On April 22, the MIT Water Club hosted its annual Water Innovation Prize Pitch Night, the culminating event of a year-long international competition for student innovators seeking to launch water sector companies. This event, now in its sixth year, normally gathers over 250 people to MIT’s campus to cheer on finalist teams from around the world as they compete for cash awards. Yet, six weeks before the event, when the Water Club would usually be finalizing logistics and collecting RSVPs, Covid-19 upended our world.
At the same time that the Water Club’s student leaders were gearing up for their event, the MIT Food and Agriculture Club was in its own final stages of planning its annual pitch competition, the Rabobank-MIT Food and Agribusiness Innovation Prize. Now in its fifth year, this event is a national innovation competition for student startups spanning all aspects of the food system. For both clubs, these events are the largest and highest-profile of the year and provide important networking and professional development opportunities for finalist teams and attendees. Bringing signature MIT resilience and ingenuity, student leaders from both clubs persevered through physical distancing measures, successfully pivoting both events to virtual space.
From shared disappointment to supportive action
At the outset, both clubs' leaders were very disappointed. Zhenya Karelina, a second-year MBA student at the MIT Sloan School of Management who is also the Food and Agriculture Club’s co-president and director of the Rabobank-MIT Prize, had been so excited to lead the Rabobank-MIT Prize. She “had this vision of what it would look like at the end,” but under the circumstances she “felt like [she] had to let it all go.” But cancelation simply wasn’t an option. As Erika Desmond, a first-year MBA student at MIT Sloan and vice president of growth for the MIT Water Club, puts it, “the first priority is making sure that the finalists still get the opportunity of getting their innovations out there and to compete for the prizes.”
Zhenya’s initial disappointment quickly led to her realization that other MIT startup competition leaders must be feeling the same way. So, she started a Slack channel to connect with other student leadership teams who were dealing with similar losses and to collectively brainstorm what it could look like to take things virtual. “A lot of these MIT prizes are very similar, but we tend to run them in silos. This seemed, to me, to be a cool opportunity to learn from each other,” Zhenya reflects. The Slack group included leaders from the Clean Energy Prize, the 100K Prize, the Water Innovation Prize, and the Rabobank-MIT Food and Agribusiness Innovation Prize. “We were all in the same boat,” recalls Javier Renna, a sophomore MBA student at MIT Sloan who is one of the co-directors for the Water Innovation Prize. “I was amazed by the sense of community in saying, ‘We’re all trying to do the same thing’ and ‘What can we do to help each other out?’”
New challenges and silver linings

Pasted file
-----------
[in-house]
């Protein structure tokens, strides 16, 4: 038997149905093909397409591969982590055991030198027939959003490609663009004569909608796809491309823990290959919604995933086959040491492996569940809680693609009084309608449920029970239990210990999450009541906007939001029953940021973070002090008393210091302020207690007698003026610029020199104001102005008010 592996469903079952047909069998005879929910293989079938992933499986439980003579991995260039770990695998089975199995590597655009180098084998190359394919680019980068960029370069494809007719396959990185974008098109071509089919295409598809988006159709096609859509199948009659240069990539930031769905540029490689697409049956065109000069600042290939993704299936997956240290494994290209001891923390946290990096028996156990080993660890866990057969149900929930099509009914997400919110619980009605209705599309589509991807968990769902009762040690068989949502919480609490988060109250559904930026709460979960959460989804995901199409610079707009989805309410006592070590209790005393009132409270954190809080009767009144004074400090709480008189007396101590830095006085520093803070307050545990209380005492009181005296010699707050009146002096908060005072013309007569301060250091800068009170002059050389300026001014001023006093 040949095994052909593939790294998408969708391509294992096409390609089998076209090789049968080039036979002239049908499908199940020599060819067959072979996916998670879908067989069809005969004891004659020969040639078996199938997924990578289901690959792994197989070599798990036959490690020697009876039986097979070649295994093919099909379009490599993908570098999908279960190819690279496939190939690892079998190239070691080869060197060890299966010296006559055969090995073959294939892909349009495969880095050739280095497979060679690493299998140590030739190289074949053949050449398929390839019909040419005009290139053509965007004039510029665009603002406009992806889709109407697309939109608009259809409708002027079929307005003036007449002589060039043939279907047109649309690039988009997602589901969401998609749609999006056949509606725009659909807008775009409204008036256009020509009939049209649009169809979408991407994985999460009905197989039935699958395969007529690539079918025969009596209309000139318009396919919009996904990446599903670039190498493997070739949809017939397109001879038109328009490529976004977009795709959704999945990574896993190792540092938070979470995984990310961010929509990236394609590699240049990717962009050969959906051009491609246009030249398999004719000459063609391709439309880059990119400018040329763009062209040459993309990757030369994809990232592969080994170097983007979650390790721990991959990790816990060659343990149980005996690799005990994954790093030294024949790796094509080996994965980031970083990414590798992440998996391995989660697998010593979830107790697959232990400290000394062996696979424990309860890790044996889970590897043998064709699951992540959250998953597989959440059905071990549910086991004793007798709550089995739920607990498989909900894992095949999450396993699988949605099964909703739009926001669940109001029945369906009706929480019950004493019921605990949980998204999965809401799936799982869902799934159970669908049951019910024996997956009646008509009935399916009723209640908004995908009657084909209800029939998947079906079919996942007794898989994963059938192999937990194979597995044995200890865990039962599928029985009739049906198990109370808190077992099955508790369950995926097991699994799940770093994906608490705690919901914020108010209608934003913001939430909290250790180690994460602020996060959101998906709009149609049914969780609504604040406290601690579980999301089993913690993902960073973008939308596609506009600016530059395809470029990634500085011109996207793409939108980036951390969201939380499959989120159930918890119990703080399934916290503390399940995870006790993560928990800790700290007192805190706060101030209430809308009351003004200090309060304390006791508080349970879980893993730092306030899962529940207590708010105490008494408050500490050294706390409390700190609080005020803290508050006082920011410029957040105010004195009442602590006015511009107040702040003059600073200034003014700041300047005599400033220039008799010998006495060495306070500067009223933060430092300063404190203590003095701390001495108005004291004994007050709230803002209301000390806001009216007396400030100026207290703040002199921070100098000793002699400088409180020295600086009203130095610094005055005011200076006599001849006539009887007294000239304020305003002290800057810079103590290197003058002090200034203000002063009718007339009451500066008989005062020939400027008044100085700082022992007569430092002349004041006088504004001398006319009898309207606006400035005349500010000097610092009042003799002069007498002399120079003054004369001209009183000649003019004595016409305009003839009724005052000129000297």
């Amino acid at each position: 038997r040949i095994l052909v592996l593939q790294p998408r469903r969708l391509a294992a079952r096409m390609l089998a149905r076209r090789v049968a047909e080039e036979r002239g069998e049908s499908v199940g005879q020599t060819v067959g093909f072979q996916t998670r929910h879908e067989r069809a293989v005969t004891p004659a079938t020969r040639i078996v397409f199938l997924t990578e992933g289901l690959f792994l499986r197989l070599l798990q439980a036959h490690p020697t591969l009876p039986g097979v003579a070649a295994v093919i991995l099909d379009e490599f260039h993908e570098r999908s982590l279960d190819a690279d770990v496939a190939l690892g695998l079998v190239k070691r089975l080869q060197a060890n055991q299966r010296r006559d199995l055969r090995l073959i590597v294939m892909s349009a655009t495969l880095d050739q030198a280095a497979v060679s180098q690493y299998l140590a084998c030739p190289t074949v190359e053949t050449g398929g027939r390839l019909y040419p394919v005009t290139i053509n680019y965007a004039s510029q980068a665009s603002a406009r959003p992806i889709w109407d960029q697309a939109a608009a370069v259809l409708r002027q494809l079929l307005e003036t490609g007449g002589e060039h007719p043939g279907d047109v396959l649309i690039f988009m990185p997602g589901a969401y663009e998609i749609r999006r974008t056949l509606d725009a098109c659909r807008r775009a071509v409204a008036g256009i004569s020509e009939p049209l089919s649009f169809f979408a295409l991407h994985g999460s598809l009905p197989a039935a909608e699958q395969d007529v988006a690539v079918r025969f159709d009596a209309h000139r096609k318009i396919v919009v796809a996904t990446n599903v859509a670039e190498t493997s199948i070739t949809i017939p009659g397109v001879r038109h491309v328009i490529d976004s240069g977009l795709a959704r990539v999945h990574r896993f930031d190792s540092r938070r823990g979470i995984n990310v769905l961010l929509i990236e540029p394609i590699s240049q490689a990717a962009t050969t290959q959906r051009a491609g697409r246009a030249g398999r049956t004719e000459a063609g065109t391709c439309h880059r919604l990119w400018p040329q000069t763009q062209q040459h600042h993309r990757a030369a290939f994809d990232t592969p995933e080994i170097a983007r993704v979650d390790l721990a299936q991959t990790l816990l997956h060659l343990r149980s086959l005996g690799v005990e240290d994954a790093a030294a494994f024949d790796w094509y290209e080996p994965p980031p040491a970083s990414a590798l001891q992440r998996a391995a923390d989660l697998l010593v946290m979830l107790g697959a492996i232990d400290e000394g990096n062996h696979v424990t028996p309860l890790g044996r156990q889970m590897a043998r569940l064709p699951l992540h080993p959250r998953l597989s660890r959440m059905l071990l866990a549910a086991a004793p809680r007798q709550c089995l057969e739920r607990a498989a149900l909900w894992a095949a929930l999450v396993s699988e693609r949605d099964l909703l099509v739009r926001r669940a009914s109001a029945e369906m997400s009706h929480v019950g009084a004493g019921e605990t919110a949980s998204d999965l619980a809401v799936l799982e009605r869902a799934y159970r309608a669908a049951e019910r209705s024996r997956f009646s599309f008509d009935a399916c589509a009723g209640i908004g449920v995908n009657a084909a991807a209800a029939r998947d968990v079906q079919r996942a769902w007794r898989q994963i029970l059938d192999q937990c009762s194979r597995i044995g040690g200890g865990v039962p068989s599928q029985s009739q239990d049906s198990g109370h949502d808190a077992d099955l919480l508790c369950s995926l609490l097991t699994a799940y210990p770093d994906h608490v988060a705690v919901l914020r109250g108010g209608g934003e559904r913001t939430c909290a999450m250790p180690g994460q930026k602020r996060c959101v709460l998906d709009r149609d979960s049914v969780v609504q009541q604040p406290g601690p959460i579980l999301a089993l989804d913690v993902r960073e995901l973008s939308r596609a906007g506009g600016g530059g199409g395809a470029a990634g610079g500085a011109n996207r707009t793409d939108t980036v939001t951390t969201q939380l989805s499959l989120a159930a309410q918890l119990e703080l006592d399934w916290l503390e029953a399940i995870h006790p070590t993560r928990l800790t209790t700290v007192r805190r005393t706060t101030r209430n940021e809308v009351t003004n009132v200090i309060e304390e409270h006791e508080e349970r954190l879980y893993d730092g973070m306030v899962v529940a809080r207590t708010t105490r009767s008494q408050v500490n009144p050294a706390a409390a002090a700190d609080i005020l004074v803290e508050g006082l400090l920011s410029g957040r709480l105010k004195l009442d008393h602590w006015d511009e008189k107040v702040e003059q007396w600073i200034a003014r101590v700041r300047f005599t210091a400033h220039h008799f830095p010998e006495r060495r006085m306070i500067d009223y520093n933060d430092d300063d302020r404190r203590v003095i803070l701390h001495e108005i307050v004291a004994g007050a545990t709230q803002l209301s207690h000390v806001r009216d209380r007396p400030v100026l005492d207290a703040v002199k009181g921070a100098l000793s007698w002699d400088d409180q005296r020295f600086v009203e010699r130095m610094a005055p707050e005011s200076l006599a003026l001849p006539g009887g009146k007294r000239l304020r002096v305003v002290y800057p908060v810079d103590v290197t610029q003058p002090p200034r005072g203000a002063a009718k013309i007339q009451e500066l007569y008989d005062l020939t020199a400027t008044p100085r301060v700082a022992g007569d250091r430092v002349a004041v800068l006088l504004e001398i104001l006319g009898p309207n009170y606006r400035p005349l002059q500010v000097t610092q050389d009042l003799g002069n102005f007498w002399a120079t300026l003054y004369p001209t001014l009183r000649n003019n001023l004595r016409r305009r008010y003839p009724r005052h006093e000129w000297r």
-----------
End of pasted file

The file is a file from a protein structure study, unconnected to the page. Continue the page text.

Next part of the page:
For any organization to pivot one of its biggest in-person events of the year online is no easy task. Inevitably, both the Food and Agriculture Club and the Water Club faced technical, strategic, and personal hurdles while organizing their online events. Both clubs loosely maintained the traditional format of each pitch event: keynotes, pitches by student teams, and Q&A with judges, immediately followed by deliberation and award announcements. One aspect that they struggled to replace, however, was in-person networking. When students and entrepreneurs from around the country gather for these events, networking is “one of the main value propositions,” says Desmond. As a replacement, the Water Club tried smaller virtual breakout sessions through Zoom, to mixed effect.
Another huge challenge was to hurdle the technology gaps. “I was the host of the webinar and I remember that it was very scary at first,” recalls Renna. “I had no idea how to run a webinar and I thought ‘how am I going to manage all the different stakeholders with people watching?’ It felt like a recipe for a disaster.” But after tapping a friend experienced in webinars, he managed to learn the ropes. “Once she started to explain it, I started to feel more comfortable.” Renna says. Ultimately, he was able to share his newfound knowledge with leaders of the Food and Agriculture Club, helping them to open up their webinar to the public.
Overcoming initial roadblocks led to a shift in thinking for both teams. “The biggest thing for us was pivoting from looking at [going virtual] as a disadvantage … to how we could use it to our advantage,” Desmond recalls. For Karelina, shifting her mindset was key. “By the end … I could see how the virtual environment actually enables all these really cool opportunities that I hadn't even thought about.” In fact, going online ended up revealing some key advantages. Among them was how the virtual events enabled the participation of a more diverse audience base, one that wouldn’t have been possible under normal circumstances. “Someone from Japan contacted me asking how they could watch the event,” Renna says. “We had people logging onto the Water Innovation Prize from Africa, the UK, the East Coast, the West Coast, Mexico, and more!”